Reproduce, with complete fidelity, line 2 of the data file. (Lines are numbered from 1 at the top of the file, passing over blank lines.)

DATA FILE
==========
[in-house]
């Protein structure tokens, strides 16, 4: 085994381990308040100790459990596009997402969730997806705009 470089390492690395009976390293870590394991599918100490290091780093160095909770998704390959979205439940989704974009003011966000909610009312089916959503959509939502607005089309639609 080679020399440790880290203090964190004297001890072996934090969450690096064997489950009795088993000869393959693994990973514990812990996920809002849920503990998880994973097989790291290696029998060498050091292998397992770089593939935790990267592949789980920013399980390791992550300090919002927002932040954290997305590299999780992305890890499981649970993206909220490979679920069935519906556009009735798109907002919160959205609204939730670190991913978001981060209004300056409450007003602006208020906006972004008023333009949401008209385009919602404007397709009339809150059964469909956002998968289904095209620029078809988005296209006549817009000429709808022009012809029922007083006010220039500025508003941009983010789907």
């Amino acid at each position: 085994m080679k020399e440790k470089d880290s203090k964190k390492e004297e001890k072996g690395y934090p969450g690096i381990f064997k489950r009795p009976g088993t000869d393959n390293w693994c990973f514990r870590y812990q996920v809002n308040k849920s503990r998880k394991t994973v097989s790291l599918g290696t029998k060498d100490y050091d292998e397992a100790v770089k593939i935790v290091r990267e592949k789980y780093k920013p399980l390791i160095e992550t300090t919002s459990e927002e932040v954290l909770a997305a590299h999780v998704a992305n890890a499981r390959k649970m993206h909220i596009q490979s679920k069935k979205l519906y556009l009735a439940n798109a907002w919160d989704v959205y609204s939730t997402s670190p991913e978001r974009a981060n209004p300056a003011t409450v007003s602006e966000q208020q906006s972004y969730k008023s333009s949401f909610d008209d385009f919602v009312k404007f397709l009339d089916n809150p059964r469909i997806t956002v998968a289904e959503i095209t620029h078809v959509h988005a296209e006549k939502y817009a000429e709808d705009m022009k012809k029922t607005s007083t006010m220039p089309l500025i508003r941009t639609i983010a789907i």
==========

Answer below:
């Protein structure tokens, strides 16, 4: 085994381990308040100790459990596009997402969730997806705009 470089390492690395009976390293870590394991599918100490290091780093160095909770998704390959979205439940989704974009003011966000909610009312089916959503959509939502607005089309639609 080679020399440790880290203090964190004297001890072996934090969450690096064997489950009795088993000869393959693994990973514990812990996920809002849920503990998880994973097989790291290696029998060498050091292998397992770089593939935790990267592949789980920013399980390791992550300090919002927002932040954290997305590299999780992305890890499981649970993206909220490979679920069935519906556009009735798109907002919160959205609204939730670190991913978001981060209004300056409450007003602006208020906006972004008023333009949401008209385009919602404007397709009339809150059964469909956002998968289904095209620029078809988005296209006549817009000429709808022009012809029922007083006010220039500025508003941009983010789907």